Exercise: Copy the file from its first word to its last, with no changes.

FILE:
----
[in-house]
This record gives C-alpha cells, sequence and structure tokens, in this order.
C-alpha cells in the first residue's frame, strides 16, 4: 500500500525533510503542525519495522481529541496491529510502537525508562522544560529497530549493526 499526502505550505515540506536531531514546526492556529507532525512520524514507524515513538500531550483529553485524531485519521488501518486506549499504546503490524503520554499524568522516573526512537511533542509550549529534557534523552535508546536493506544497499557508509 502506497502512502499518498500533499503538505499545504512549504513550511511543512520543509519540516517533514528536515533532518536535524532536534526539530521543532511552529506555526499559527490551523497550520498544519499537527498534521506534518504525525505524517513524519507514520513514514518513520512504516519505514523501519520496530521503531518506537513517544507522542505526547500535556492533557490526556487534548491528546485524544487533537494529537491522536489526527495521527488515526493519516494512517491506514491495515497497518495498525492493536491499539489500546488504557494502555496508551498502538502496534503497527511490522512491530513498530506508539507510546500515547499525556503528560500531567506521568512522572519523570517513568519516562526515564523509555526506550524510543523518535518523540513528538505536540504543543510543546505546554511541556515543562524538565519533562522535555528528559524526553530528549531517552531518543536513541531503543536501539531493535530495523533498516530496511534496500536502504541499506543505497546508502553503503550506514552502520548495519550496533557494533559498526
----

[in-house]
This record gives C-alpha cells, sequence and structure tokens, in this order.
C-alpha cells in the first residue's frame, strides 16, 4: 500500500525533510503542525519495522481529541496491529510502537525508562522544560529497530549493526 499526502505550505515540506536531531514546526492556529507532525512520524514507524515513538500531550483529553485524531485519521488501518486506549499504546503490524503520554499524568522516573526512537511533542509550549529534557534523552535508546536493506544497499557508509 502506497502512502499518498500533499503538505499545504512549504513550511511543512520543509519540516517533514528536515533532518536535524532536534526539530521543532511552529506555526499559527490551523497550520498544519499537527498534521506534518504525525505524517513524519507514520513514514518513520512504516519505514523501519520496530521503531518506537513517544507522542505526547500535556492533557490526556487534548491528546485524544487533537494529537491522536489526527495521527488515526493519516494512517491506514491495515497497518495498525492493536491499539489500546488504557494502555496508551498502538502496534503497527511490522512491530513498530506508539507510546500515547499525556503528560500531567506521568512522572519523570517513568519516562526515564523509555526506550524510543523518535518523540513528538505536540504543543510543546505546554511541556515543562524538565519533562522535555528528559524526553530528549531517552531518543536513541531503543536501539531493535530495523533498516530496511534496500536502504541499506543505497546508502553503503550506514552502520548495519550496533557494533559498526